One month from now Archbishop Desmond Tutu is slated to deliver the commencement address to Gonzaga University’s graduating class. A group of alumni, however, are saying he isn’t welcome and are urging administrators to withdraw their invitation to the primate.
Patrick Kirby, who graduated from Gonzaga in 1993, said Tutu is pro-abortion rights, has made offensive statements toward Jews, supports contraception and the ordination of gay clergy and shouldn’t be honored by a Catholic institution.
Kirby, a local attorney, also noted that Tutu’s visit violates the U.S. bishop’s 2004 mandate, Catholics in Political Life, which reads, “The Catholic community and Catholic institutions should not honor those who act in defiance of our fundamental moral principles. They should not be given awards, honors or platforms, which would suggest support for their actions.”
Kirby and his wife, Maureen (a Gonzaga alumna), launched an online petition lobbying for the university to choose a different commencement speaker. Nearly 700 people worldwide have signed the petition. It will be hand-delivered to Gonzaga President Thayne McCulloh on Friday morning, though Kirby isn’t optimistic the university will recant its decision.
“I don’t have any realistic expectations that they’ll do that. The goal for me is to bring attention to it and hopefully remind administrators at Gonzaga about their Catholic identity and how far they’ve wandered away from it,” Kirby said, noting that essential Catholic values are no longer being taught in Gonzaga classrooms.
He said Catholic institutions all across the U.S. are choosing popularity over morality. Gonzaga will present Tutu with an honorary Doctor of Laws degree at graduation. That’s the same honor President Barack Obama received from Notre Dame in 2009. Earlier this year Marquette University hired former U.S. Senator Russ Feingold as a visiting professor. Feingold has been a long-time abortion rights advocate. Kirby said these are all examples of Catholic universities forfeiting their values.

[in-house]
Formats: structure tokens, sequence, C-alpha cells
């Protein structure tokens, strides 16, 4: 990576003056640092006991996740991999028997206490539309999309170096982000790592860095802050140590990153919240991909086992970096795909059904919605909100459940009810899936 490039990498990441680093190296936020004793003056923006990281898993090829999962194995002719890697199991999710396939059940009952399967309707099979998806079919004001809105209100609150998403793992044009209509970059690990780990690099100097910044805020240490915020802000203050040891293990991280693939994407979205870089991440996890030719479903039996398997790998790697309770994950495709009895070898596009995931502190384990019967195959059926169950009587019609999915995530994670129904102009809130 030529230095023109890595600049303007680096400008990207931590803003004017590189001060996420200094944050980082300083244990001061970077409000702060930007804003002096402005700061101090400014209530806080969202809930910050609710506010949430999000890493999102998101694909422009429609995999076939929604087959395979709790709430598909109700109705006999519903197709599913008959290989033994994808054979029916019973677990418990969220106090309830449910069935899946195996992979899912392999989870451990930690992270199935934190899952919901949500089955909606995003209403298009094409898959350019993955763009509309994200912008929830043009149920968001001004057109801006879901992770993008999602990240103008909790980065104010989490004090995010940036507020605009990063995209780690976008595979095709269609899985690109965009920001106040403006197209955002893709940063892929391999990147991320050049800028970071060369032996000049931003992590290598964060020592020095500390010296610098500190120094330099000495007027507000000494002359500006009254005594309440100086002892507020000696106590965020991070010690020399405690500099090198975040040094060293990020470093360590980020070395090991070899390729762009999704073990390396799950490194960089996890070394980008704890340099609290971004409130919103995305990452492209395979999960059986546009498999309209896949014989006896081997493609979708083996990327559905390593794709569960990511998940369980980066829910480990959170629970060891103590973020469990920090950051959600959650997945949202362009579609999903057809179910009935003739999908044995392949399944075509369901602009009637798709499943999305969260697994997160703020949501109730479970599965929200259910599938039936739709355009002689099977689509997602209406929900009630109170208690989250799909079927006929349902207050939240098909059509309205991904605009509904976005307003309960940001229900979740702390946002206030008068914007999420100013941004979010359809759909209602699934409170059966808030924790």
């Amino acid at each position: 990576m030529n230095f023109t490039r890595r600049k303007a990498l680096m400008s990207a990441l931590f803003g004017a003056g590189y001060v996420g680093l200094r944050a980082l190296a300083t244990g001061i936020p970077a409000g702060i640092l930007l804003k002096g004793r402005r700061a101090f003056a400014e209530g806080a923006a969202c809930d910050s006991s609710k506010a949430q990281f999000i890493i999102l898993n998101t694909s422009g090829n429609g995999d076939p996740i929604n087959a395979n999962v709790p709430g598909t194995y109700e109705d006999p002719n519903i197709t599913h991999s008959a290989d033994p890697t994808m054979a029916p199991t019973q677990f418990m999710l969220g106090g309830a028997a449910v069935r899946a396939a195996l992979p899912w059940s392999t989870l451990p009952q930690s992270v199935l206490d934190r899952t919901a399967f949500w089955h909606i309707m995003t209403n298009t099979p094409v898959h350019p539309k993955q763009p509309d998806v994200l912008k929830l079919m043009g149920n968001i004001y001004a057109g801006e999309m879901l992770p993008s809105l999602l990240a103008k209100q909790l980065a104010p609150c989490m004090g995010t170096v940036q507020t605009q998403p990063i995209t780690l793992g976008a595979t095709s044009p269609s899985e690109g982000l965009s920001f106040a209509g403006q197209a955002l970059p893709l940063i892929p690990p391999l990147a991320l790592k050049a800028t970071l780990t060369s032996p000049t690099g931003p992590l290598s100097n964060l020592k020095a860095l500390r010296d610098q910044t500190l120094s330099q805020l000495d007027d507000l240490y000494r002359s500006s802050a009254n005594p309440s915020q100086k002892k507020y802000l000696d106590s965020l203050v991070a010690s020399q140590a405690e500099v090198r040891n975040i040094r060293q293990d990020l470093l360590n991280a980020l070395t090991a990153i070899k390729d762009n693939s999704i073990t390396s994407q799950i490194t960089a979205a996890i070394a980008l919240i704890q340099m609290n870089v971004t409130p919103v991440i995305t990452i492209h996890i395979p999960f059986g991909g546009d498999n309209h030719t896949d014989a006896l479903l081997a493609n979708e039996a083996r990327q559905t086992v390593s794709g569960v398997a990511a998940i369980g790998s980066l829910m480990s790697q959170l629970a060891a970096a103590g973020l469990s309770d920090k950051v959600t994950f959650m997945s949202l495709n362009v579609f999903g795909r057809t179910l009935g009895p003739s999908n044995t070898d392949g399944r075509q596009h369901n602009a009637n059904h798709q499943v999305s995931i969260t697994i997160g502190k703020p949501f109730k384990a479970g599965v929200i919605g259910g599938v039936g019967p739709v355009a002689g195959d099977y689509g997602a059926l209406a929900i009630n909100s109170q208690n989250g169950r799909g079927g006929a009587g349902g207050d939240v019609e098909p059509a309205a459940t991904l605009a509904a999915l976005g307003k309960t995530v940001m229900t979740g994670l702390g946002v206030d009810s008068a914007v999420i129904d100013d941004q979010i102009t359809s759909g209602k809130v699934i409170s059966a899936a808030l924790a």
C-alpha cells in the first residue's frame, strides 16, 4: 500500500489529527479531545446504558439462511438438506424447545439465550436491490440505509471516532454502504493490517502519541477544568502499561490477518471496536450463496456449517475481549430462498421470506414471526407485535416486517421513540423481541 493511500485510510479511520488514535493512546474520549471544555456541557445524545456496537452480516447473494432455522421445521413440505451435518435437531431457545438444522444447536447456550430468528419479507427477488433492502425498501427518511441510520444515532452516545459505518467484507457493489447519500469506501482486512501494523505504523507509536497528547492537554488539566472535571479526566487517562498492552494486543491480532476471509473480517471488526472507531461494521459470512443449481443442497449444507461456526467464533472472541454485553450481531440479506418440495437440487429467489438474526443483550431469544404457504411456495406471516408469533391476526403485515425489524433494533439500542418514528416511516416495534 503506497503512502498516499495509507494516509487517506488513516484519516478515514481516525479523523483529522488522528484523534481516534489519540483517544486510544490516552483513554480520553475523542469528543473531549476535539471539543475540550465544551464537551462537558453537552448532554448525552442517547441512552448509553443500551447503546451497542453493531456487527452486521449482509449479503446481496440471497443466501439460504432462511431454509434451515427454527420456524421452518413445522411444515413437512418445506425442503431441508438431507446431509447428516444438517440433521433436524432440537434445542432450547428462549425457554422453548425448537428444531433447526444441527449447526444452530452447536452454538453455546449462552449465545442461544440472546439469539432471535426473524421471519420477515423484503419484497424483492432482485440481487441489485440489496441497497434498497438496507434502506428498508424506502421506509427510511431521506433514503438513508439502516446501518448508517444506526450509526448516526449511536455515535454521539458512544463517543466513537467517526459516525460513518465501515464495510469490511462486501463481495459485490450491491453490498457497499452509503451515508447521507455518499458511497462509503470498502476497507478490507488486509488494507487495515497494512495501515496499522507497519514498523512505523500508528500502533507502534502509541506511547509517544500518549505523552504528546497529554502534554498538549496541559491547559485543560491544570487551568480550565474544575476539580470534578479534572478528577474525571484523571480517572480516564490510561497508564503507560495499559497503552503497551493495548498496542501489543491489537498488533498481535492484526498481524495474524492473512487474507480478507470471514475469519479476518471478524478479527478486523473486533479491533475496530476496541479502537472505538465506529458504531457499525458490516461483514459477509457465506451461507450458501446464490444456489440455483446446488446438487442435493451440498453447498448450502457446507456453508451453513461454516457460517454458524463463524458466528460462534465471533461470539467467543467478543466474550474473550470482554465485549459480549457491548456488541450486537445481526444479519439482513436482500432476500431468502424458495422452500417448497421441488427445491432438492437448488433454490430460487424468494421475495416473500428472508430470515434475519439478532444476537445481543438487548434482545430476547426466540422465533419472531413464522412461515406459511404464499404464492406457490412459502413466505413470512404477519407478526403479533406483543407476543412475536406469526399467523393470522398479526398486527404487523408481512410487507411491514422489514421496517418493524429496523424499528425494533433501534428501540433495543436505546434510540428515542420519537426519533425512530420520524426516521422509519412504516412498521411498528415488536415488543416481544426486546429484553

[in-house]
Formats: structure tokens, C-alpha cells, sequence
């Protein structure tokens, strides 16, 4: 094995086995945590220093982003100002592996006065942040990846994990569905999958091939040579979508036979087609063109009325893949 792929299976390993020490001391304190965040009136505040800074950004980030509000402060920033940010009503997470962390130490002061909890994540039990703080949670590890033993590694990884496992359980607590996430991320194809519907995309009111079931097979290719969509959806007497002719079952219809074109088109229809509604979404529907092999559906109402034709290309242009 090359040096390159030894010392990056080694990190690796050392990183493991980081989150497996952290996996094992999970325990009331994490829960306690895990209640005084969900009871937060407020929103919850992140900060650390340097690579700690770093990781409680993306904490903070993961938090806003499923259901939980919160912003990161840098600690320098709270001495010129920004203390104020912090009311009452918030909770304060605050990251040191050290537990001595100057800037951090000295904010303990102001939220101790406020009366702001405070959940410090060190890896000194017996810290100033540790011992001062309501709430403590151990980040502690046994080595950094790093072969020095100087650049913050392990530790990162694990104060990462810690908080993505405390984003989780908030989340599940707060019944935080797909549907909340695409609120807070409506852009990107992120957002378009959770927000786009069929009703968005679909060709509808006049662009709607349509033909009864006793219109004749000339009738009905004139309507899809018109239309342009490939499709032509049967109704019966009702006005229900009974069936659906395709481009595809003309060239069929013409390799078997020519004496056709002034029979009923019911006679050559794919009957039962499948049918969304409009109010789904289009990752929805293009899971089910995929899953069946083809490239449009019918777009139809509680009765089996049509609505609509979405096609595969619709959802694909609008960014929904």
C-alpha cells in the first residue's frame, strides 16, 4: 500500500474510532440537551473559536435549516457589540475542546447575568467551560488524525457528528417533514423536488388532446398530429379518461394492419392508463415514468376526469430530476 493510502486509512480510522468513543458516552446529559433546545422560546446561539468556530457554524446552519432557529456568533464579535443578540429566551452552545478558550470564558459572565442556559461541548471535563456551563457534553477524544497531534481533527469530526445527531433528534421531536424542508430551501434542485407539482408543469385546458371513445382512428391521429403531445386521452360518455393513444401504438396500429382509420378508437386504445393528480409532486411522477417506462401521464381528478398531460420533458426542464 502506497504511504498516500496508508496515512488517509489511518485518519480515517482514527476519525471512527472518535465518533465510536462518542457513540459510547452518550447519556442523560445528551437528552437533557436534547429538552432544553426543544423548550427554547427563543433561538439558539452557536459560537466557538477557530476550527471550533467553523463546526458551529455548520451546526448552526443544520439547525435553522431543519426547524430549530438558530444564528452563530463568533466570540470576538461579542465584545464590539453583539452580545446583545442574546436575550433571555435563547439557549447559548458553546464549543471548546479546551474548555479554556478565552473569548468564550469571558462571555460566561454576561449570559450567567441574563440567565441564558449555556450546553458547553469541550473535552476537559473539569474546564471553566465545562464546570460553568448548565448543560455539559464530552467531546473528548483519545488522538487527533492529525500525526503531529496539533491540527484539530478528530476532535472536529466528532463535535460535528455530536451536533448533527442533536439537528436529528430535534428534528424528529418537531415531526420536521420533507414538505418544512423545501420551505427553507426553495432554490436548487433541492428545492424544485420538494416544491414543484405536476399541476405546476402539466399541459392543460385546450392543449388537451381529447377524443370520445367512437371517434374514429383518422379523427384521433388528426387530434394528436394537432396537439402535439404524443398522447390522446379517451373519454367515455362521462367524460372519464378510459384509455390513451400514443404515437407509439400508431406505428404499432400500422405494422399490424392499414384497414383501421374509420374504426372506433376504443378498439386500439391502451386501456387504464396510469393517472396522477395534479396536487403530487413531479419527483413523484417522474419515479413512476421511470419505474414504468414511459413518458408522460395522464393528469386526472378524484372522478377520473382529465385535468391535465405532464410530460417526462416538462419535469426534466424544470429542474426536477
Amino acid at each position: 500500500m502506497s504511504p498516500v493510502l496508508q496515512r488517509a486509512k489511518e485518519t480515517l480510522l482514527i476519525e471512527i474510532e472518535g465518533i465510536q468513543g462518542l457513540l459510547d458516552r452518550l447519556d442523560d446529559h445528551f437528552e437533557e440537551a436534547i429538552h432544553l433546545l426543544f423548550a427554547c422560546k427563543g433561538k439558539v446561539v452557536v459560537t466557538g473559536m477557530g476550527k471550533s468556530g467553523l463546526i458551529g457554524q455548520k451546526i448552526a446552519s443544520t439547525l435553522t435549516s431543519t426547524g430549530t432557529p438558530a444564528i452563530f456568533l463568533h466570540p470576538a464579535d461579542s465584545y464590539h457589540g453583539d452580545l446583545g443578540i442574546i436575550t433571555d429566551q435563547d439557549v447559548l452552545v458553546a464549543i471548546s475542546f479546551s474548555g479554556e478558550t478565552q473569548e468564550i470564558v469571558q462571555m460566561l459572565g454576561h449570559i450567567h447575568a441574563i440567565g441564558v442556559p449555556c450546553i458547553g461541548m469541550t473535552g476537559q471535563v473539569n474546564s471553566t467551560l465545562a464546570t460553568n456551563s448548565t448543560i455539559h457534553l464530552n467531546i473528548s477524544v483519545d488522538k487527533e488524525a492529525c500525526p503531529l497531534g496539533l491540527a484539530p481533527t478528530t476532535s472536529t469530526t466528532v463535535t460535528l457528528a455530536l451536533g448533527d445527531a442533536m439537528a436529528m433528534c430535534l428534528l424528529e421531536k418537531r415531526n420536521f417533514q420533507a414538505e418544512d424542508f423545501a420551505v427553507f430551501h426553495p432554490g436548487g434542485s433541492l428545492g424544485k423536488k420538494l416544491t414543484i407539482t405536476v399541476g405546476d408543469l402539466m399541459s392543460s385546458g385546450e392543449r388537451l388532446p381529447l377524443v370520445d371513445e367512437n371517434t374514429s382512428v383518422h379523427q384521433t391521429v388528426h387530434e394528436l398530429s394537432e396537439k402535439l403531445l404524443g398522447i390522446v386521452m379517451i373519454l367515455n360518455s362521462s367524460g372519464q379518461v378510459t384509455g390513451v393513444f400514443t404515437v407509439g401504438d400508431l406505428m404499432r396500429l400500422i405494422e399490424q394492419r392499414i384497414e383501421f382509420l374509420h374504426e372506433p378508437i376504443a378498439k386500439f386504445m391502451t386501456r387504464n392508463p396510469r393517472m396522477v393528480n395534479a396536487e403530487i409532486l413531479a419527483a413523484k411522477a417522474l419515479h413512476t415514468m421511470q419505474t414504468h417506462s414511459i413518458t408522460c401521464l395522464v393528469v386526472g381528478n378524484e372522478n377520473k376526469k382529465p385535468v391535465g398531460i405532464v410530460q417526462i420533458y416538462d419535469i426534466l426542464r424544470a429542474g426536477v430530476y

“It’s not just Gonzaga. It’s more widespread. It’s a problem with Catholic universities wandering too far away from their core and the reasons why they were established,” Kirby said.
He said it sends an unclear message to students.
“On one hand Gonzaga has a mission statement that says its purpose is to provide students with a humanistic, Catholic, Jesuit education, which allows them to create a lifetime of service using the values that Christ taught us. And then we have somebody who is standing in front of them on graduation, when they’re going off on this venture, who has taken positions publicly which are diametrically opposite to the very fundamental teachings of the church on faith and morals,’ Kirby said. “It’s a confusing and hypocritical message.”
Gonzaga administrators are not commenting on the petition. In a February press release, however, McCulloh said Tutu was “a living exemplar of Gonzaga’s historic commitment to the ideals of equality and a free society as a Catholic, Jesuit and humanistic University.”
“We are honored and humbled that Archbishop Tutu has chosen to be with us and our graduates for commencement. He is certainly among the most prominent moral icons of our time,” he said.
McCulloh especially praised Tutu for his work against South African apartheid, for which Tutu later won a Nobel Peace Prize for.
The petition will also be delivered to Blase Cupich, bishop of the Catholic Diocese of Spokane, who has not commented on Tutu’s upcoming visit.
Tracy Simmons is an award-winning journalist specializing in religion reporting and digital entrepreneurship. In her approximate 20 years on the religion beat, Simmons has tucked a notepad in her pocket and found some of her favorite stories aboard cargo ships in New Jersey, on a police chase in Albuquerque, in dusty Texas church bell towers, on the streets of New York and in tent cities in Haiti. Simmons has worked as a multimedia journalist for newspapers across New Mexico, Texas, Connecticut and Washington. She is the executive director of SpokaneFāVS.com, a digital journalism start-up covering religion news and commentary in Spokane, Washington. She also writes for The Spokesman-Review and national publications. She is a Scholarly Assistant Professor of Journalism at Washington State University.